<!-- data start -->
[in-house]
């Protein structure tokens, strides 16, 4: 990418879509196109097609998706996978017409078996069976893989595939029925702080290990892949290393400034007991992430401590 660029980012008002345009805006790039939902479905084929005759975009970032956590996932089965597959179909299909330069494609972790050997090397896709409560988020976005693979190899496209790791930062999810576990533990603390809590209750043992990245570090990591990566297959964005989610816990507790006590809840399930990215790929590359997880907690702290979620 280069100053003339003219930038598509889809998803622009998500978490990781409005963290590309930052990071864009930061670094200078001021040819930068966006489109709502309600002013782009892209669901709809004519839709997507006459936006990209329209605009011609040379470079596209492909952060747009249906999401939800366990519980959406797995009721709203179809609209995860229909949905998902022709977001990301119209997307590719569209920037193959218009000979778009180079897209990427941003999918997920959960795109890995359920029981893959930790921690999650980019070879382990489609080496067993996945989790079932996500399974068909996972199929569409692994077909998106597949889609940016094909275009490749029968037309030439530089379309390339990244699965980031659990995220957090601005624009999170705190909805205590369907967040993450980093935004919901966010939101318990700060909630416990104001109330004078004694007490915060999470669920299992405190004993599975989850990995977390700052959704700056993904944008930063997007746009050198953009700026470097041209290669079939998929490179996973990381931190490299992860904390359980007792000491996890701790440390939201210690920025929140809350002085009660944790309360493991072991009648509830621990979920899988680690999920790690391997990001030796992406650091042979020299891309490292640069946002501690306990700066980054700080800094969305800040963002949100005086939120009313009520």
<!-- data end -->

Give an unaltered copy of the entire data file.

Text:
[in-house]
């Protein structure tokens, strides 16, 4: 990418879509196109097609998706996978017409078996069976893989595939029925702080290990892949290393400034007991992430401590 660029980012008002345009805006790039939902479905084929005759975009970032956590996932089965597959179909299909330069494609972790050997090397896709409560988020976005693979190899496209790791930062999810576990533990603390809590209750043992990245570090990591990566297959964005989610816990507790006590809840399930990215790929590359997880907690702290979620 280069100053003339003219930038598509889809998803622009998500978490990781409005963290590309930052990071864009930061670094200078001021040819930068966006489109709502309600002013782009892209669901709809004519839709997507006459936006990209329209605009011609040379470079596209492909952060747009249906999401939800366990519980959406797995009721709203179809609209995860229909949905998902022709977001990301119209997307590719569209920037193959218009000979778009180079897209990427941003999918997920959960795109890995359920029981893959930790921690999650980019070879382990489609080496067993996945989790079932996500399974068909996972199929569409692994077909998106597949889609940016094909275009490749029968037309030439530089379309390339990244699965980031659990995220957090601005624009999170705190909805205590369907967040993450980093935004919901966010939101318990700060909630416990104001109330004078004694007490915060999470669920299992405190004993599975989850990995977390700052959704700056993904944008930063997007746009050198953009700026470097041209290669079939998929490179996973990381931190490299992860904390359980007792000491996890701790440390939201210690920025929140809350002085009660944790309360493991072991009648509830621990979920899988680690999920790690391997990001030796992406650091042979020299891309490292640069946002501690306990700066980054700080800094969305800040963002949100005086939120009313009520």